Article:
Mark Bonington speaks with Charlie Harry Francis – food inventor and founder of “Lick Me, I’m Delicious“
“I grew up on an ice cream farm” would have to be one of the more unusual opening lines to an interview. But then, there is nothing ‘usual’ about food inventor Charlie Harry Francis. A creative and technical tour-de-force, he has transformed his love of invention and, of course, ice cream into a lucrative business venture.
And yes, I’m afraid I was still unclear as how exactly one ‘farms’ ice cream by the end. I’d like to think there is an isolated estate in deepest Wales somewhere with a field for chocolate, one for mint, one for strawberry and so on. Or perhaps some creature as-yet-hidden from the non ice-cream farming community which produces it, possibly in a hive setting, from which the ice cream farmer harvests his crop before freezing it in little Tesco-ready plastic tubs?
The by-product of an ice cream farm upbringing (however it may be done) was, for Charlie, the entrepreneurial desire to build and experiment.
“As a little kid I was a nightmare,” he recalls, “I’d get my toys for Christmas, then on Boxing Day I’d pull them all apart and make new things out of them. I had a beautiful steam train, but by the next day I was making the lights flash with the motor and things. It drove my parents mad.”
But madness, as has so often been observed, is merely the misunderstood second cousin to genius. And genius means originality. So from popcorn hairdryers to edible mist machines, how important is originality to entrepreneurialism for Charlie?
“It really depends on your industry. For us, we work in the high end of the events industry, so innovation and originality are what we thrive off. As long as you do what you’re doing really well, then you can find originality in anything, I think. For us, we strive to make each event truly unique.”
Speaking with Charlie, you can’t help but notice that everything he touches, every invention he creates, seems to take on a slightly maverick and almost steampunk quality. Those aesthetics, he explains, are very important.
“The Victorians loved experimenting, and they were very proud of everything they built. It was about showing the inner workings off, not hiding them away. Levers and clunks and things flying around. I love all that.”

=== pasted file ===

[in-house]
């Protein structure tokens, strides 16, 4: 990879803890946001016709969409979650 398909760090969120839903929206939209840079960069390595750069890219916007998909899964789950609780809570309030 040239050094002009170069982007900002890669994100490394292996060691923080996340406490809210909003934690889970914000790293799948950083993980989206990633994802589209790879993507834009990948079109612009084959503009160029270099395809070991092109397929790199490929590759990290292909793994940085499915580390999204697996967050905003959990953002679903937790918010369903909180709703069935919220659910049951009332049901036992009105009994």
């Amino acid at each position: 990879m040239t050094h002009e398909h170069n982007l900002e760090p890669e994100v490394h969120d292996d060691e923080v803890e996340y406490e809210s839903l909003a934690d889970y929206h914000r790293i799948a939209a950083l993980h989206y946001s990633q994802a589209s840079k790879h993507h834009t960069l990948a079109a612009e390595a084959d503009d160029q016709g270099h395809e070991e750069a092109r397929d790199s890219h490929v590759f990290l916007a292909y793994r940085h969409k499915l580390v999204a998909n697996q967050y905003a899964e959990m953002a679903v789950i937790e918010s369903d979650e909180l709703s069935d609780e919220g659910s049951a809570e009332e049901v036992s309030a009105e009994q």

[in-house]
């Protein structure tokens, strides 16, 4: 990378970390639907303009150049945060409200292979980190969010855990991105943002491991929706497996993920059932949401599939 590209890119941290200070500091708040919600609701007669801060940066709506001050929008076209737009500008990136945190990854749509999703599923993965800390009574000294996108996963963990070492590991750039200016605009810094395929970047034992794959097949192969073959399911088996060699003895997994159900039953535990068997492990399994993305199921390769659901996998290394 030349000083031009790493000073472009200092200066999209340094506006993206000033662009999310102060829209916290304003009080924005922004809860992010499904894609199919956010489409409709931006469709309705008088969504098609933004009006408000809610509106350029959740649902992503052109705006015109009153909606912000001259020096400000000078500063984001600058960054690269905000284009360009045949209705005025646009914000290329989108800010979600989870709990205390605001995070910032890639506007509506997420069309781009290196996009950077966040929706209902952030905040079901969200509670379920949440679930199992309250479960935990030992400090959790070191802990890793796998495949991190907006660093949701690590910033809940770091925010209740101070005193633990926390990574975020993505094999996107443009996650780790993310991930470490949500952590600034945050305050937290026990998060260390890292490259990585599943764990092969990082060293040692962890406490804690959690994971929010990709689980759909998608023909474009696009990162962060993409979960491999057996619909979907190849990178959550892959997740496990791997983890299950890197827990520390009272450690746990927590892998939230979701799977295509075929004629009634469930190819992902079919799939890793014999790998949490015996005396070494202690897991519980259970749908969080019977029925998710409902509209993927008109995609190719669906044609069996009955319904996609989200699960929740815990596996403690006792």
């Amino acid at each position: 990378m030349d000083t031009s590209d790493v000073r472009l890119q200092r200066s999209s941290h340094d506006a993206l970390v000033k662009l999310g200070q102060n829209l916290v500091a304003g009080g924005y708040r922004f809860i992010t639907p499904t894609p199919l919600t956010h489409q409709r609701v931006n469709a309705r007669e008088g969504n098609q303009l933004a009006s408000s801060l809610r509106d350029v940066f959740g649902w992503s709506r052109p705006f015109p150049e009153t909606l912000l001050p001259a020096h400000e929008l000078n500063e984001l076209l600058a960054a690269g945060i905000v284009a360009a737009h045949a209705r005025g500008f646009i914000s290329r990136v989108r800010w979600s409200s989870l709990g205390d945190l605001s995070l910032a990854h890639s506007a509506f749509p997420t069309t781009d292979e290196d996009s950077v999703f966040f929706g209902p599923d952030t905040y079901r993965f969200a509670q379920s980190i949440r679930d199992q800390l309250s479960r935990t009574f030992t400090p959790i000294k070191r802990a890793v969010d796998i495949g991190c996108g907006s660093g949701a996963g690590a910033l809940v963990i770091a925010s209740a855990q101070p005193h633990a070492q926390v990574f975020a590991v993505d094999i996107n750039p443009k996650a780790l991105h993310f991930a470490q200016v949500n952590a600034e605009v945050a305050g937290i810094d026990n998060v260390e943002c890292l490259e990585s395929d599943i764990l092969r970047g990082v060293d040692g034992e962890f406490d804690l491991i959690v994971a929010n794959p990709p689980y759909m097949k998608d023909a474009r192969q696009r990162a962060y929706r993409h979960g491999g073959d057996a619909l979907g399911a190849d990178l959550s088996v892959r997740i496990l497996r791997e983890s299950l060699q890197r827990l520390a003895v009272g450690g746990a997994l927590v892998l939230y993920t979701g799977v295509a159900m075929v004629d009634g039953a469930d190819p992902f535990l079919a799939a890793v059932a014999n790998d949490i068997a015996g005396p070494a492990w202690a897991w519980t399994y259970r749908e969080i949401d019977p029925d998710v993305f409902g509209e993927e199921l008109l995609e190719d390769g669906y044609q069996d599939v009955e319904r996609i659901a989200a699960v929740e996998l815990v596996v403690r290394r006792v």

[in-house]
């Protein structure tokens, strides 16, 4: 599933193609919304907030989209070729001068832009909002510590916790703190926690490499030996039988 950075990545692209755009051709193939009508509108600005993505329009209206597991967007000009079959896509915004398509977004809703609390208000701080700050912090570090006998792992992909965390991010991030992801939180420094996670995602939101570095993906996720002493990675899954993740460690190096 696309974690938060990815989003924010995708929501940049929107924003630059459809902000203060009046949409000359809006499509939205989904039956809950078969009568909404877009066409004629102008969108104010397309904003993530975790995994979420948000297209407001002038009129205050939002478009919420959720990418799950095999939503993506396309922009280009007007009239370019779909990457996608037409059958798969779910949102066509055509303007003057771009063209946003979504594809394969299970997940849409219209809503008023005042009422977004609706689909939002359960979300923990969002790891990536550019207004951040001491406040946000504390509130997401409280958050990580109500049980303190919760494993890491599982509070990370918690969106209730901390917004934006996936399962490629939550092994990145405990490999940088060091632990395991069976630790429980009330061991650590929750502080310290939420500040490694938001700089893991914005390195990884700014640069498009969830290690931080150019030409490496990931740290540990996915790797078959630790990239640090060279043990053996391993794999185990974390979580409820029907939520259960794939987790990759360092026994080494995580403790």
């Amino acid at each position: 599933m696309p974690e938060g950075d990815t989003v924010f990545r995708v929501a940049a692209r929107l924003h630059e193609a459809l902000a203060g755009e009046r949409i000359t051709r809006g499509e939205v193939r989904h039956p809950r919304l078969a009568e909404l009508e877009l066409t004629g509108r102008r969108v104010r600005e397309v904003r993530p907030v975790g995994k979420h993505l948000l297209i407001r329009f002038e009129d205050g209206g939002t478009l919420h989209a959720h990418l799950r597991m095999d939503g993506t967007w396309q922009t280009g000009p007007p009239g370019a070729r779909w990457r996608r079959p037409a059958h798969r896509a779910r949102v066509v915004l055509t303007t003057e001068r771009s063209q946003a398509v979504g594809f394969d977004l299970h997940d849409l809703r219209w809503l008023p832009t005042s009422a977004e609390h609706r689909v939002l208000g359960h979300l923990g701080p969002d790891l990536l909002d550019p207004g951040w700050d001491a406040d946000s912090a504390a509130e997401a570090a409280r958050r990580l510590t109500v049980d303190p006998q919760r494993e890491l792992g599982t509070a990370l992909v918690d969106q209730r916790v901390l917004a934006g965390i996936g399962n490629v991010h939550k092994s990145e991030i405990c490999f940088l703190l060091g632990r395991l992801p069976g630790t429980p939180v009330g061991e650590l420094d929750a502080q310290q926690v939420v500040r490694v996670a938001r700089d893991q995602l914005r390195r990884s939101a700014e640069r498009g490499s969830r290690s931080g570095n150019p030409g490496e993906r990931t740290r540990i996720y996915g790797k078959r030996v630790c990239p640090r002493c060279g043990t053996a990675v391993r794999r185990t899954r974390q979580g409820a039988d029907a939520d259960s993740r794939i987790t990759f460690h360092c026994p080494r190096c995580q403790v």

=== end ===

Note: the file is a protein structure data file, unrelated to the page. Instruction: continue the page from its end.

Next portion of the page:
This is something which seems to fly in the face of current iGeneration technology, which often looks more like a plain white plate than a mysterious Victorian contraption.
“I think there’s almost a rejection against that,” says Charlie. “I mean, it’s great that we have it – I have an iPhone and I love it to pieces – but I’ve always had an advocate for curiosity. There’s something a bit sad that we don’t know what goes on in that little white tablet of magic. I think if you can create something where someone pulls a lever and then sees how it works, there’s something very nice about that. After all, we’re not just serving food. We’re serving theatre.”
And Charlie has amassed quite a resume of carnivalistic concoctions so far – ranging from viagra ice-cream for an A-lister’s private party to dinosaur meat. With such an impressive gallery, which are his favourite inventions?
“I’m proud of them all, in their different ways,” he says with the proud air of a Victorian father asked to choose his preferred child. “The things I’m most excited about are always the things which are coming next, because I tend to get bored quite easily. We’re working on a machine which reads the neurological brain waves of your head, so it can work out which foods you’re enjoying more. We’re also working on a jellybean waterfall.”
Inventions which have not gone unnoticed among the glitterati and cognoscenti. The sartorial server boasts a corporate and celebrity client list which includes names such as Google, Audi and Barclays.The others he is not allowed to reveal due to confidentiality contracts (yep, they’re THAT level of famous).
But when it comes to aspiring entrepreneurs, he has some sound tips:
“Do something you’re genuinely interested in. If you’re passionate about it, other people will feed off that. I’ve always tried to do things which have never been done before, which generates a bit of buzz. Just try and enjoy what you do. We strive to cross food with technology and engineering. A little bit of art as well. We’re also working on a project called the ‘Music of Meals’. It will include an album of music to listen to as you eat your meal, which will affect how the meal tastes.”
Somehow, the idea of everlasting mist machines and singing food seems close to normal. Rather like everlasting gobstoppers and chocolate waterfalls did as a kid.
Which brings me to the question I’ve been burning to ask: Does anyone else draw comparisons with a certain factory-owning chocolateur?
“Yes.” he laughs, with the wearied hidden sigh of someone so used to a comparison he doesn’t fight it anymore. “I don’t dispute them. I just don’t make them myself.”